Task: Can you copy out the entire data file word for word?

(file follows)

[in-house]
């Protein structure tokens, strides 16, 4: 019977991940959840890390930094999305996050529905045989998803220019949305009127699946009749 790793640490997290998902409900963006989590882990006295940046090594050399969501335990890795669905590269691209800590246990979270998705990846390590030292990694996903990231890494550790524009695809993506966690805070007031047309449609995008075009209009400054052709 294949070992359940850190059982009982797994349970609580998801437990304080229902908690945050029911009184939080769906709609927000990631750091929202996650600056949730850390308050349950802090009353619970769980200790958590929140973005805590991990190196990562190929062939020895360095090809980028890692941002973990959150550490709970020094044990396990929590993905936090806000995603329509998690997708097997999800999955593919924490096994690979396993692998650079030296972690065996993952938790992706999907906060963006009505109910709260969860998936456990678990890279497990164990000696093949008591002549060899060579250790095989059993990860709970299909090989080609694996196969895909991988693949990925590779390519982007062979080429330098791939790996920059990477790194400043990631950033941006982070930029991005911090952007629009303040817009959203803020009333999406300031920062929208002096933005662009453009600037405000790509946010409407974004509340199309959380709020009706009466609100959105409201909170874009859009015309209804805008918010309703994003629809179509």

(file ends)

[in-house]
């Protein structure tokens, strides 16, 4: 019977991940959840890390930094999305996050529905045989998803220019949305009127699946009749 790793640490997290998902409900963006989590882990006295940046090594050399969501335990890795669905590269691209800590246990979270998705990846390590030292990694996903990231890494550790524009695809993506966690805070007031047309449609995008075009209009400054052709 294949070992359940850190059982009982797994349970609580998801437990304080229902908690945050029911009184939080769906709609927000990631750091929202996650600056949730850390308050349950802090009353619970769980200790958590929140973005805590991990190196990562190929062939020895360095090809980028890692941002973990959150550490709970020094044990396990929590993905936090806000995603329509998690997708097997999800999955593919924490096994690979396993692998650079030296972690065996993952938790992706999907906060963006009505109910709260969860998936456990678990890279497990164990000696093949008591002549060899060579250790095989059993990860709970299909090989080609694996196969895909991988693949990925590779390519982007062979080429330098791939790996920059990477790194400043990631950033941006982070930029991005911090952007629009303040817009959203803020009333999406300031920062929208002096933005662009453009600037405000790509946010409407974004509340199309959380709020009706009466609100959105409201909170874009859009015309209804805008918010309703994003629809179509």